Computers or Europeans, or both, are increasingly taking over our lives. One aspect of computerspeak--the requirement that numerals be computer-enterable--has distorted our ability to use a single numeral. An advisory neighborhood commission in D.C. Ward 1, for example, is no longer "ANC 1--," but "ANC-01--," because the computer abhors a vacuum.
That's bugged me for some time. So has the tendency of young restaurant servers (who may have spent time in Europe) to put a horizontal slash across the stem of the plain number "7" when toting up my bill. I spent many young years riding the No. 7 streetcar line in my home town, and it never required a cross mark to be identified.
And now comes the computer I'm using to write this column, which--on the paper printouts but not on the ultimate published version you're now reading-- differentiates between the letter "O" and the numeral "0" by putting a diagonal slash through the numeral.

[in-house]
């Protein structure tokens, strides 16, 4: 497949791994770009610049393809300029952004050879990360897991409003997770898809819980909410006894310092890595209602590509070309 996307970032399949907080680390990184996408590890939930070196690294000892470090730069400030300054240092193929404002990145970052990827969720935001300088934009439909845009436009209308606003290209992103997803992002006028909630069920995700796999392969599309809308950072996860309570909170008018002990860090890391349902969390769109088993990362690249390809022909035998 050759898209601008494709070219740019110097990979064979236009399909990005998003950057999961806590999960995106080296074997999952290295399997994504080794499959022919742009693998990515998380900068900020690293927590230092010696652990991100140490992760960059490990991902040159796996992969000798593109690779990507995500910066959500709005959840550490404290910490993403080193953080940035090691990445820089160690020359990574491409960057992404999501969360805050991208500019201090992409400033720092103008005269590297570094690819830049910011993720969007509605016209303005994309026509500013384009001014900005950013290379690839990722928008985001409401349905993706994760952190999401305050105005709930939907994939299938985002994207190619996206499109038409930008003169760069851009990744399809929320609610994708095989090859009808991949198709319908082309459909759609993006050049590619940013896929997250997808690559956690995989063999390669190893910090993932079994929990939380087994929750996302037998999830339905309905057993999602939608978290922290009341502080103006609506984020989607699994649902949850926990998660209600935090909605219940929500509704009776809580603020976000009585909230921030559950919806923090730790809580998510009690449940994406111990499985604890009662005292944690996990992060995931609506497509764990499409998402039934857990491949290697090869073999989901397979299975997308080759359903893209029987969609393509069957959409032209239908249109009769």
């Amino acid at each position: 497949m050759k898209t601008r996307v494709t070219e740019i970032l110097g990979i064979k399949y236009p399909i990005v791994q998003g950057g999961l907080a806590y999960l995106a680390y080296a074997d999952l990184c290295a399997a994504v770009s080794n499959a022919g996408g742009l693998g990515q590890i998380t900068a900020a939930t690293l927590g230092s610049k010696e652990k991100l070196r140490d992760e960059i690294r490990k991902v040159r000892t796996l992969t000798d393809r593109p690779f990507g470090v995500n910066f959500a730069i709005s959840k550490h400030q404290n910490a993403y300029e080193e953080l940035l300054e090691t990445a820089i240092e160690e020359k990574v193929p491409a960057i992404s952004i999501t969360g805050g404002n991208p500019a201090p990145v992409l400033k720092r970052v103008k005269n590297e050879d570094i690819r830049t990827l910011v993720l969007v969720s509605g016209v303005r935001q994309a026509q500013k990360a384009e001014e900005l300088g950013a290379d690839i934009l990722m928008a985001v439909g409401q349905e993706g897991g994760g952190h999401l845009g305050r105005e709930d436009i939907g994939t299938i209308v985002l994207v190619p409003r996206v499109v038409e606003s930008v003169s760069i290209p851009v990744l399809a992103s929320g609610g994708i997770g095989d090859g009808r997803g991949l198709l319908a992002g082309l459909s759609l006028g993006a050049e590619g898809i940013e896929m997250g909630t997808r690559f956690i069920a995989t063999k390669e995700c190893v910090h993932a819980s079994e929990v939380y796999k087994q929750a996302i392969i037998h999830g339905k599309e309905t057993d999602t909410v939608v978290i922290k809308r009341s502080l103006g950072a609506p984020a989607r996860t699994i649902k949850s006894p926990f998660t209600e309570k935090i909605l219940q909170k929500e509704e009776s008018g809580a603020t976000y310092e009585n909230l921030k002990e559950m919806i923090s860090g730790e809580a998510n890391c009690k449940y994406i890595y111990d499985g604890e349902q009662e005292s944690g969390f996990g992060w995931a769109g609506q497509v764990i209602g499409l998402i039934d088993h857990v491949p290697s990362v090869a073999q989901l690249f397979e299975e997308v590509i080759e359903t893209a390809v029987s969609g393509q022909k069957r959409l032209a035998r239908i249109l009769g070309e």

This screed was provoked by an item Monday in The Baltimore Sun, reporting on a preview of our neighboring city's subway system, slated to begin operations in early fall. Visitors were permitted to punch the fare-vending machines.
Muffet Robinson, demonstrating a machine, told a visitor, "The machine tells you to put in 80 cents."
"That looks like 88 cents to me," said the visitor, eyeing a bifurcated zero.
"Yes, but that's because the 0 has a slash through it in computers," Robinson explained, sort of.
A Maryland Mass Transit Administration spokeswoman said yesterday that the fare-vending system was made in Europe, where they routinely slash their zeroes.